NPR logo Lawyer: 'Balloon Boy' Parents To Plead Guilty

Lawyer: 'Balloon Boy' Parents To Plead Guilty

A small homemade helium balloon, thought to have been containing a 6-year-old boy, is pictured floating thousands of feet above Colorado. Reuters via KUSA TV hide caption

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Reuters via KUSA TV

A small homemade helium balloon, thought to have been containing a 6-year-old boy, is pictured floating thousands of feet above Colorado.

Reuters via KUSA TV

The parents of a Colorado boy who was thought to have floated away in a silver helium balloon last month are expected to plead guilty to criminal charges in a Larimer County, Colo., court Friday.

Lawyer David Lane, who represents the parents in the case, said Thursday a settlement has been reached. In a written statement, Lane said the father, Richard Heene, will plead guilty to a felony charge of attempting to influence a public servant. He said the mother, Mayumi Heene, will plead guilty to a misdemeanor charge of making a false report to authorities.

Lane said Mayumi Heene is a citizen of Japan and could have faced deportation if she had pleaded guilty to a felony. He said the father agreed to "fall on his sword" to keep that from happening.

"It is supremely ironic that law enforcement has expressed such grave concern over the welfare of the children," Lane said. "But it was ultimately the threat of taking the children's mother from the family and deporting her to Japan which fueled this deal."

Neither the Larimer County district attorney's office nor the sheriff's office has confirmed the settlement. If the court approves it, the father could face up to 90 days in jail and the mother up to 60 days.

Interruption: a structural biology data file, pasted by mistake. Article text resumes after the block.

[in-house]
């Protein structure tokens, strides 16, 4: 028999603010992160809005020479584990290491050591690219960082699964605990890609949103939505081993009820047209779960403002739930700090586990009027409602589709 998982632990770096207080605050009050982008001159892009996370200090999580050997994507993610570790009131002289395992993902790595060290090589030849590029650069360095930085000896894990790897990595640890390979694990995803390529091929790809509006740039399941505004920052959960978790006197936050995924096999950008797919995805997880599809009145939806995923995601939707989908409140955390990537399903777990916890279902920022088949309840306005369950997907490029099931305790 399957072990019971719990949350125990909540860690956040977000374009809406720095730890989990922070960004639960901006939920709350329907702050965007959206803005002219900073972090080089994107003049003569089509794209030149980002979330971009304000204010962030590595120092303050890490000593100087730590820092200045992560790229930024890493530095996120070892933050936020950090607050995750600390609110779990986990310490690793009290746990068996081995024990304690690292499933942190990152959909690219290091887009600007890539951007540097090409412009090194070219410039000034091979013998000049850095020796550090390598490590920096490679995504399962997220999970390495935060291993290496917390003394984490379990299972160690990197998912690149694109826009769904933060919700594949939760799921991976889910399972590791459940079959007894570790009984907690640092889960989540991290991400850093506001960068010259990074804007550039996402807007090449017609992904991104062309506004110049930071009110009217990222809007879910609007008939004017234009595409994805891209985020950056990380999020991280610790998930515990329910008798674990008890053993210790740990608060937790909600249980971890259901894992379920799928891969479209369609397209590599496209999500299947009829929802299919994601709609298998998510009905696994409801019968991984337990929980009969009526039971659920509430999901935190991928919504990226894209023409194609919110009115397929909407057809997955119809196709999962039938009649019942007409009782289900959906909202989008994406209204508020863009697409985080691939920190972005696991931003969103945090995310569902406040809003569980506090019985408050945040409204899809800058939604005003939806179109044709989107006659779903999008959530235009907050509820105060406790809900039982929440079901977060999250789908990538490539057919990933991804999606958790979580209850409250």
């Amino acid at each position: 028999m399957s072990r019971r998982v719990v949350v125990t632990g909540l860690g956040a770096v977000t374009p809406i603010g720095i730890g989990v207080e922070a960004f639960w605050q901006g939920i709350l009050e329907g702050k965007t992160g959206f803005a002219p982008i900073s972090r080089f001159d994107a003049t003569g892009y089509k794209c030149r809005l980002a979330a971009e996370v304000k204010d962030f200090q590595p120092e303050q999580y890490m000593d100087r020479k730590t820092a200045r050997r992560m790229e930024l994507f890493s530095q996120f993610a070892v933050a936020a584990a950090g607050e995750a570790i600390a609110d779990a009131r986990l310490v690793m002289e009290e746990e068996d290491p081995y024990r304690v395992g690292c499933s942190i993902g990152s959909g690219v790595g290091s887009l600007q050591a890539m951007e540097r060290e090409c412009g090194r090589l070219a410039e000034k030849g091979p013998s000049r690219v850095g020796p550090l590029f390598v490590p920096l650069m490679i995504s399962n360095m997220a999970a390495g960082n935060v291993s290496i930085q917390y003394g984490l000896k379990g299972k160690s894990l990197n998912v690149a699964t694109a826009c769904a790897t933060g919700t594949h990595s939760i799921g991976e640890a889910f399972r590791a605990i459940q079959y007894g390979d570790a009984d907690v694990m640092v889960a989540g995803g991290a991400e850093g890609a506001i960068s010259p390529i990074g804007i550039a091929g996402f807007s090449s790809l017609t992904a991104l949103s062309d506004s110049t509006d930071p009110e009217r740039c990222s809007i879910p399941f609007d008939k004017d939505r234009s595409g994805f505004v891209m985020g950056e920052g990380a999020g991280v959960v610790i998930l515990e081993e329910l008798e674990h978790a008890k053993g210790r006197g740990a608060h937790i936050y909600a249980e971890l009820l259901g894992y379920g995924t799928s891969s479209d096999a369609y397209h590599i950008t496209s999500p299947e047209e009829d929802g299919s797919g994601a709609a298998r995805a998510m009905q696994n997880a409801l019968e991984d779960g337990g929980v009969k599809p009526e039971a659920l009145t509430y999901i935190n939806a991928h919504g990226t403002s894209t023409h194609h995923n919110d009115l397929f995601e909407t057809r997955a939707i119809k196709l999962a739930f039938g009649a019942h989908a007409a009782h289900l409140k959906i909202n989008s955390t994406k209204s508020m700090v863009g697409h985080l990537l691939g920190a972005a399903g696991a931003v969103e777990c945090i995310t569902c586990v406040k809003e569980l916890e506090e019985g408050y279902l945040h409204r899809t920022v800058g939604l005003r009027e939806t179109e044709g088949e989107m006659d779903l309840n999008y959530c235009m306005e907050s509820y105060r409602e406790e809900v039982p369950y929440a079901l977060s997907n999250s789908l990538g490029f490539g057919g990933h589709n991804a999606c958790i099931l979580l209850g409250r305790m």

Earlier in the week, Boulder County's district attorney decided not to file criminal charges against Larimer County Sheriff Jim Alderden for allegedly violating privacy laws. Alderden had earlier disclosed that child welfare workers were involved in the case.

The Oct. 15 incident triggered national attention amid reports that 6-year-old Falcon Heene was inside a balloon that floated away from the family's home. Video of the balloon, careening wildly in the air, was broadcast live by cable television news outlets. When the balloon landed 40 miles from the family's Fort Collins, Colo., home more than two hours later, no one was found inside.

The stunt temporarily shut down Denver International Airport and caused the National Guard to scramble two helicopters in an attempt to rescue the boy, who was believed to be inside the flying-saucer shaped homemade balloon that hurtled across two counties.

A few hours later, the 6-year-old was found hiding in a cardboard box in his family's garage attic. As the investigation continued in subsequent days, law enforcement officials began to suspect it was an elaborate hoax — a marketing ploy by the boy's parents, who had appeared on the ABC reality show Wife Swap and reportedly were seeking a reality television contract.

Alderden said all three of the Heenes' sons knew of the hoax but likely won't face charges because of their ages. The oldest son is 10. One of the boys told investigators he saw his brother get in the balloon's box before it launched.

Heene, 48, a storm chaser and inventor, has described himself as an amateur scientist.

Contributing: The Associated Press.